NEWSLETTER No. 29 – July 2010

UNITED KINGDOM – IMMIGRATION QUOTA INTRODUCED

The UK government have announced that they are pressing ahead with plans to implement a cap or quota on all non-EU economic migrants. This was predicted in our previous newsletter.

This is likely to affect all applications for Tier 1 and Tier 2 visas.

A permanent cap is set to be introduced from April 2011. In the meantime, a temporary cap is to be imposed which will see overall numbers between now and April 2011, reduced by 5 %.

The criteria for Tier 1 visas (Highly Skilled workers) has been tightened from July 19th by increasing the points threshold by 5 points.

We therefore advise all applicants and employers to look at applying for such visas, as soon as possible. The announcement of a cap is unprecedented in UK immigration and is likely to lead to an increase in applications.

This may then lead to visas being unavailable until the new visa year commences in April 2011. The new criteria effective from April 2011 may well see further restrictions to ensure an immigration cap is effective.

A review by the Migration Advisory Committee has been launched into the permanent cap. There are a broad range of proposals on how the government should implement a cap and also what the final quota numbers should be.

If you wish to go ahead with a Tier 1 or Tier 2 application, then please contact us so that we can assess your eligibility

 

AUSTRALIA – NEW DEVELOPMENTS

At a recent meeting at Australia House, London we received some information on future plans for the introduction of State Migration Plans (SMPs).

SMPs are crucial for many migrants to Australia as they specify which states will sponsor which occupations. This is now a vitally important route for many migrants.

It seems the first SMPs will be published by September and hopefully implemented soon afterwards. All SMPs need to be fully approved by the Federal government before being launched. It is thought that many SMPs will follow the previous state sponsorship occupations.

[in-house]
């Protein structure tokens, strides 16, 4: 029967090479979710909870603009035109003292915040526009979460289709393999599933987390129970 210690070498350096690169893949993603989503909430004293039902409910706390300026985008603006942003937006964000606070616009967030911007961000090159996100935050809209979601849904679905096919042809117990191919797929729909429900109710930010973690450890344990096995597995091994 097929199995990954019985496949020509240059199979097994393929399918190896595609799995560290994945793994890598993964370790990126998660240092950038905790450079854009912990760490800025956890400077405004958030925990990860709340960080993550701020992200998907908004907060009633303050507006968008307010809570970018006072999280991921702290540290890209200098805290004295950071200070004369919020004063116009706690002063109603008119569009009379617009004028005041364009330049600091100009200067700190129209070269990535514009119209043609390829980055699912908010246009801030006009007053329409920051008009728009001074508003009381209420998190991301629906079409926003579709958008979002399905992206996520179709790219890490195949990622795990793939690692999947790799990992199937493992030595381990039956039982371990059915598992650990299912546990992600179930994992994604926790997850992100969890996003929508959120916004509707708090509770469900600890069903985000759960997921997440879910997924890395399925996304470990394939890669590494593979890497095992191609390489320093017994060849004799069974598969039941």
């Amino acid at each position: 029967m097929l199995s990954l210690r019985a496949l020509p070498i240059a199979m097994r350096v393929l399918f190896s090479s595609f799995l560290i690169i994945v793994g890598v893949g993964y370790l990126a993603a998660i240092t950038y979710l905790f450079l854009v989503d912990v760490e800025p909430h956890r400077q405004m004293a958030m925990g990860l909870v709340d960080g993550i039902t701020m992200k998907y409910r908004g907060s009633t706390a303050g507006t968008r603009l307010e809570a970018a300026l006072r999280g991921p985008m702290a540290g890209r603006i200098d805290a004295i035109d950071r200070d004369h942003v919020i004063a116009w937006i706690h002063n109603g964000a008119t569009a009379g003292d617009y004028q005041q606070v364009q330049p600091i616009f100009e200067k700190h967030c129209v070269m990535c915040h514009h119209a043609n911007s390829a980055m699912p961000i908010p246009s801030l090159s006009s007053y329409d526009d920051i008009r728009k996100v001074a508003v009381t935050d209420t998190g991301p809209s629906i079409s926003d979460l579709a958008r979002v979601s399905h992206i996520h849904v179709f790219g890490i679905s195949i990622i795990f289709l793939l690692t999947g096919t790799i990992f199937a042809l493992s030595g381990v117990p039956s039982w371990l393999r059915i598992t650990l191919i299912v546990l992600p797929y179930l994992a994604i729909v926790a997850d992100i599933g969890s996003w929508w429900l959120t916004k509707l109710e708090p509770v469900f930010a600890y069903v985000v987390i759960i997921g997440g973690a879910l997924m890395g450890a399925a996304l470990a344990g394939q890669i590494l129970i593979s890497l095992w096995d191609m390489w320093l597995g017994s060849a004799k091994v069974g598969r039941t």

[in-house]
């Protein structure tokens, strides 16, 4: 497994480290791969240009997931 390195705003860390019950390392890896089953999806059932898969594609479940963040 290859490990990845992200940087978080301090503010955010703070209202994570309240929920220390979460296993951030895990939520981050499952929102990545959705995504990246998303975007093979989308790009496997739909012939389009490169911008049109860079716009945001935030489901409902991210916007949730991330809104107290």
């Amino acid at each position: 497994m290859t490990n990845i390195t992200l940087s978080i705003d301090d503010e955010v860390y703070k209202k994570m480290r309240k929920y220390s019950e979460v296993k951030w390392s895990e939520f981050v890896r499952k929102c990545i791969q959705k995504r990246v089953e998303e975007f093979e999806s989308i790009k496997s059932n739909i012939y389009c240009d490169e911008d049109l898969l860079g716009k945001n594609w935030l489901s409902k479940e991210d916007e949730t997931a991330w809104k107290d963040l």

Furthermore, the Australian Department of Immigration are introducing a new system for occupational coding.

The new system is called the Australian and New Zealand Standard Classification of Occupations (ANZSCO). This replaces the previous ASCO coding system and is being introduced as the new standard to capture occupation information in all visa, settlement and citizenship programs.

ANZSCO will also be used within skilled visa programs, where it is a requirement for visa eligibility, as the standard by which a visa applicant’s skills to undertake a specific occupation in Australia are assessed.

CANADA – IMPORTANT CHANGES FOR SKILLED WORKERS AND INVESTORS

The Canada government has now announced some changes in processing for federal skilled worker applicants.

The new rules mean that applicants must either have a job offer, or they must have experience in one of 29 in-demand occupations. This is a new list of occupations which is a shortened version of the previous list.

For those applying under the occupation list, the government will limit the number of applications considered for processing to 20,000 per year. Furthermore, within the 20,000 limit, a maximum of 1,000 applications per occupation will be considered. The limit does not apply to applicants with a job offer or those who have already applied.

In addition, all federal skilled worker and Canadian Experience Class applicants must submit the results of an independent language test before they will be considered.

Previously, applicants had the option of proving their language ability via a written submission. Citizenship and Immigration Canada now only accepts designated third-party language tests as proof of language ability – no exceptions.

Also, the rules for those applying for Canadian residency through the Investor category are set to get tighter.

The proposed changes will require new investors to have a personal net worth of CDN$1.6M, up from CDN$800,000, and make an investment of CDN$800,000, up from CDN$400,000.

Until the new investor rules are implemented, Canada will stop accepting new applications in this category.

This is of course a significant change and the lack of any advance warning makes it difficult for applicants to plan accordingly.

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